Preservation of our tigers must be prioritized
It is worrisome that despite widespread concern regarding the preservation of the Bengal Tiger in the Sundarbans, their population has barely increased since 2015, rising from 106 to 114.
This should come as no surprise, considering the fact that according to a recent report by Traffic -- a global wildlife trade watchdog associated with the World Wildlife Fund and the International Union for Conversation of Nature -- the rate of tiger poaching and trafficking has continued to rise, with 37 tigers found killed by poachers between 2000 and 2018.
These numbers only tell part of the story: Experts say that 80% of poaching remains unreported, which hints at a problem that is far larger than we can imagine.
Clearly, this trend must be stopped.
This is entirely possible -- just across the border, India’s tiger population has continued to rise over the years, increasing by 30% to almost 3,000. If they can protect their tigers, why can we not?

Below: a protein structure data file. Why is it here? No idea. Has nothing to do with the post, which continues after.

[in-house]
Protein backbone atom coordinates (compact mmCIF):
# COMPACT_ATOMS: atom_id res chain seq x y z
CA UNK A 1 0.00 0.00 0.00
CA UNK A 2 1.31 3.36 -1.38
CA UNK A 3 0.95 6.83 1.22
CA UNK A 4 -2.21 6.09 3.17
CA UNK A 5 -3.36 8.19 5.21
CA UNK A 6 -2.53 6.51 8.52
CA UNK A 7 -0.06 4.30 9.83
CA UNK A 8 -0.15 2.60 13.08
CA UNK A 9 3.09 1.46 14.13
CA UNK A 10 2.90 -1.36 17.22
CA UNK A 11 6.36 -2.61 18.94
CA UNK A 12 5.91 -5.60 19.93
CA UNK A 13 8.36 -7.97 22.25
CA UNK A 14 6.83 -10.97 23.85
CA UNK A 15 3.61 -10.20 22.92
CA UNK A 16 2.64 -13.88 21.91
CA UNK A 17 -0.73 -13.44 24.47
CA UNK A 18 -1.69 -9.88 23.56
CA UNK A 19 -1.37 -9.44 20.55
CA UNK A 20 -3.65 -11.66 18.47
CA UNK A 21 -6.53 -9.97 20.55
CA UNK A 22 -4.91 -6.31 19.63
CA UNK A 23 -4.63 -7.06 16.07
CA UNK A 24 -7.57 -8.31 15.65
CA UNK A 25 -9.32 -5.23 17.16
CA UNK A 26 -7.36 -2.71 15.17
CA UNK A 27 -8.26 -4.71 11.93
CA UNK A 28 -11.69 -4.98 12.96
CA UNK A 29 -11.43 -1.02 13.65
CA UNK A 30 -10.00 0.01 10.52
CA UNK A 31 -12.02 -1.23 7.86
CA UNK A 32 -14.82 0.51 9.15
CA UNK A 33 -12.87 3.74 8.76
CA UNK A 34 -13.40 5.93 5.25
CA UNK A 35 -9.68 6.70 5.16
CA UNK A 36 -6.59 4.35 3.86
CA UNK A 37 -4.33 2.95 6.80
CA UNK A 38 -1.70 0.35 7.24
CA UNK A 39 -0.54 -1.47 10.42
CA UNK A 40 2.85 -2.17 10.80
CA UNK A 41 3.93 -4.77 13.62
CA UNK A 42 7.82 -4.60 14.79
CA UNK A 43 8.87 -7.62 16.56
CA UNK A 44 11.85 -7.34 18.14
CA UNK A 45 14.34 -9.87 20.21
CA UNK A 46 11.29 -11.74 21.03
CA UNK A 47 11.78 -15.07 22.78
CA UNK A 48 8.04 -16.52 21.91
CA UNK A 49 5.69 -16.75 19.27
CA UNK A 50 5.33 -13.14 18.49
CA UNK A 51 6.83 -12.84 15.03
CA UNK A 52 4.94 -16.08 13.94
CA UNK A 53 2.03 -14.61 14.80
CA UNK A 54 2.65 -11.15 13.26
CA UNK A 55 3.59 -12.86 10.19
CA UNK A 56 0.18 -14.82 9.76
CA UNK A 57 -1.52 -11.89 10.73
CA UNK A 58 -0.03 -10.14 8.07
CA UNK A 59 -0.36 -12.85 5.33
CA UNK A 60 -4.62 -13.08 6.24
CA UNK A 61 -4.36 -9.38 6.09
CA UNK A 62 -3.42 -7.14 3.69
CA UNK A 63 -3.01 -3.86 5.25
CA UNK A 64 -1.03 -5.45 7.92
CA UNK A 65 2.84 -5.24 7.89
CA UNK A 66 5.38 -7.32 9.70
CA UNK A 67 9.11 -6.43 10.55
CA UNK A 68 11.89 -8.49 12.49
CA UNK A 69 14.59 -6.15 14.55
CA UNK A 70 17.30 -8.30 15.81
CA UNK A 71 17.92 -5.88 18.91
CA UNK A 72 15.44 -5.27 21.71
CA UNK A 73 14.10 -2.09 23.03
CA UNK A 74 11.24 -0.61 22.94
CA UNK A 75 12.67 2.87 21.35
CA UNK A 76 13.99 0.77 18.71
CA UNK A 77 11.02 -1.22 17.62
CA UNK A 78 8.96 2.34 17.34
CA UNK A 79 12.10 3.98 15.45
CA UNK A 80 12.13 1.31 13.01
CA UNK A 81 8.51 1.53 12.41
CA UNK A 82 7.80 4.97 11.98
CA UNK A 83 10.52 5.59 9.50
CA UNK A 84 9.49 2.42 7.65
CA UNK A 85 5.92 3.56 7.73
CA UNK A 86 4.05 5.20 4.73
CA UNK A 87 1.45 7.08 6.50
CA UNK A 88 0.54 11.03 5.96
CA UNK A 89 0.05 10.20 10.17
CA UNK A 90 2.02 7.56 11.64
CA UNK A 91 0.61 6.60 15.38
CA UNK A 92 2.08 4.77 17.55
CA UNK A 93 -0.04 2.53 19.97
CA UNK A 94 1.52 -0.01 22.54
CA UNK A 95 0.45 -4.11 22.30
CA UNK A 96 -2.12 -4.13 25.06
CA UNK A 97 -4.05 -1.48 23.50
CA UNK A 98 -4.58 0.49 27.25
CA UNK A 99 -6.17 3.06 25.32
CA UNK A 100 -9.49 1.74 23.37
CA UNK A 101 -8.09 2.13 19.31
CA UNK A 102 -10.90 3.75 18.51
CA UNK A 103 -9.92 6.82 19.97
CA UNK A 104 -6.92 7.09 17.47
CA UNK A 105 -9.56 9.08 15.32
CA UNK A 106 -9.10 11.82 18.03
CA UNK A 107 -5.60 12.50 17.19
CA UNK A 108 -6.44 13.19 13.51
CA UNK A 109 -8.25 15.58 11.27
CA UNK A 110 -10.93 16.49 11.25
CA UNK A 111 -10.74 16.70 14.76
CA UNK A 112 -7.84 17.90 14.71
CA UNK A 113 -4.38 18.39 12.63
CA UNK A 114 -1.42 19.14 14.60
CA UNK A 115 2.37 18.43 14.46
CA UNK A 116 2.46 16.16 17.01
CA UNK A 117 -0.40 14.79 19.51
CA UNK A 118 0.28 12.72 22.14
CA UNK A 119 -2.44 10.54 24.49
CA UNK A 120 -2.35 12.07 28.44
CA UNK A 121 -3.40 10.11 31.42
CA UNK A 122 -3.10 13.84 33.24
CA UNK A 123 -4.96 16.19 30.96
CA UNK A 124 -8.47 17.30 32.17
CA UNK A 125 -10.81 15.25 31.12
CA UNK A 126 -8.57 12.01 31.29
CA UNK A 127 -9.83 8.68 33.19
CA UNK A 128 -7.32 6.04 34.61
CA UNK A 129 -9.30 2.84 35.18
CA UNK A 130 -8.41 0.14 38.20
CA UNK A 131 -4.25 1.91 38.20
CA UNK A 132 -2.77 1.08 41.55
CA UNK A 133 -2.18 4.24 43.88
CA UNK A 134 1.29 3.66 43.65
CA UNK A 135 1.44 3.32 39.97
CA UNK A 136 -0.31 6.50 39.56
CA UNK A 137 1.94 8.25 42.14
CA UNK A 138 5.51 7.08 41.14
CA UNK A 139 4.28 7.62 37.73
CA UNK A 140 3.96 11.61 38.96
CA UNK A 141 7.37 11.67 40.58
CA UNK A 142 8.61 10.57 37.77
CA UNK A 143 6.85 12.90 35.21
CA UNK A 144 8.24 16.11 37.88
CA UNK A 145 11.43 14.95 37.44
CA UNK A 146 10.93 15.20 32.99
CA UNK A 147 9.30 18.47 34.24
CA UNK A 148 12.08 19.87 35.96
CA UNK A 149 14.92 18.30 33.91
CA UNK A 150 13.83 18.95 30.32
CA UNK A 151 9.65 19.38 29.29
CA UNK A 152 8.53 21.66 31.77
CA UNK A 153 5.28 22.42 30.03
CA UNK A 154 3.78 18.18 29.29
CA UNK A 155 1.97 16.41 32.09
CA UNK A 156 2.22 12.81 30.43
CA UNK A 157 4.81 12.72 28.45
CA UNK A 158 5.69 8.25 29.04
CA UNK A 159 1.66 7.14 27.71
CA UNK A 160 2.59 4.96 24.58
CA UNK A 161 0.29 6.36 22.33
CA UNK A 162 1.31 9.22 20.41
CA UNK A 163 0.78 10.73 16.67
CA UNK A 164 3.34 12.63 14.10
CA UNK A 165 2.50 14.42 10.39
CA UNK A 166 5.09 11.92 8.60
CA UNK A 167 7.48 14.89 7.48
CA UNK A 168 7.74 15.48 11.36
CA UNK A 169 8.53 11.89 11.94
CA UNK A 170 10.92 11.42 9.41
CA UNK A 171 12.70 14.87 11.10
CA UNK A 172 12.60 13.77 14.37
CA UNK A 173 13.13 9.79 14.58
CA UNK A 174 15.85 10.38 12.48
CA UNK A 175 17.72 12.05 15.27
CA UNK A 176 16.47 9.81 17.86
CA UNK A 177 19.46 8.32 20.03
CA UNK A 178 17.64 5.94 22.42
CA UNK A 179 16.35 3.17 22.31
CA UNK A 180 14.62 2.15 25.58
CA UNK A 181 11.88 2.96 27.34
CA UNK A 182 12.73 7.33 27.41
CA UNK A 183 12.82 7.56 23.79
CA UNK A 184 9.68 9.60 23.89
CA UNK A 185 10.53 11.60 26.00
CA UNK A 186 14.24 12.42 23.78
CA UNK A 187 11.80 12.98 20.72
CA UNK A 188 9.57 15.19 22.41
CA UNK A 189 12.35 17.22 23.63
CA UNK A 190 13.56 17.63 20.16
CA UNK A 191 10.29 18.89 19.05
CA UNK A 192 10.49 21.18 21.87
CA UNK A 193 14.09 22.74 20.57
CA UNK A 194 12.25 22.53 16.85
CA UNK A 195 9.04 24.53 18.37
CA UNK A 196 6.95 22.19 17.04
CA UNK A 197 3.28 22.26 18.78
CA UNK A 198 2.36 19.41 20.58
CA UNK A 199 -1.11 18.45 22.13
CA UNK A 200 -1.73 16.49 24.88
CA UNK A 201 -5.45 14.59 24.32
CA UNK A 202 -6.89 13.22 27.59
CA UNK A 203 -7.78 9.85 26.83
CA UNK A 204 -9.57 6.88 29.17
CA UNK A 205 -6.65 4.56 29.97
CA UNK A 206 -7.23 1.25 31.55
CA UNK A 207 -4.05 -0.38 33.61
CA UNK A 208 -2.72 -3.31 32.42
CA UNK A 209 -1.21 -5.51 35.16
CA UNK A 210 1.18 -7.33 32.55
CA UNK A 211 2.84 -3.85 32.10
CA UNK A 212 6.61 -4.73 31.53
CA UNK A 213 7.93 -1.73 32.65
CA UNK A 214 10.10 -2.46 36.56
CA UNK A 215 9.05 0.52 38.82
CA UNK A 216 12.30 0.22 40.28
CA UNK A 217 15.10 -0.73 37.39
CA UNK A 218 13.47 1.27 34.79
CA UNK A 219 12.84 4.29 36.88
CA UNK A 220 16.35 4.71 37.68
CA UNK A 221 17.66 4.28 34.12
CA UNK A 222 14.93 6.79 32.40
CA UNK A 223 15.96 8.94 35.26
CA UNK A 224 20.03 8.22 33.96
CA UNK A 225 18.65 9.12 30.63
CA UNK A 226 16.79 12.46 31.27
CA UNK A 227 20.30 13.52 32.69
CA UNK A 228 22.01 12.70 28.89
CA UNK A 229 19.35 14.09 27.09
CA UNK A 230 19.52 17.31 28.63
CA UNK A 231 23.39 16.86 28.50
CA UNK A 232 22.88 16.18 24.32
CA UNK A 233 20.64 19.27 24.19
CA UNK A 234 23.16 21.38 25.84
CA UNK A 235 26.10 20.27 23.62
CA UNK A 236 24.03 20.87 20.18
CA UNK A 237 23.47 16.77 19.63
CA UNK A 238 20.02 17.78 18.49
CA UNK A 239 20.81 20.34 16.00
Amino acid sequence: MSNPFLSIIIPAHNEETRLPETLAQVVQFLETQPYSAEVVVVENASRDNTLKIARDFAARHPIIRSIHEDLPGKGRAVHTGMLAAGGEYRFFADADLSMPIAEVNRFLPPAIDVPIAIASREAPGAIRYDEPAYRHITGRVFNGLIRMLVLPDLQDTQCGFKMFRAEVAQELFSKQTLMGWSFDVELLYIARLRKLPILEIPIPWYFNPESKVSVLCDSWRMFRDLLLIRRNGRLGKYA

While there remains controversy regarding the exact number of tigers poached, whether or not our tigers need protection should be beyond debate: Not only are they a symbol that represents our great nation, they are an integral part of the Sundarbans and its eco-system.
As such, preservation of our tigers must be prioritized by the government. A big part of the problem remains the amount of resources provided to the authorities, and the loopholes in legislation which facilitate illegal trade.
We must rectify these problems immediately, and punish to the full letter of the law anyone who tries to harm these precious creatures for personal gain.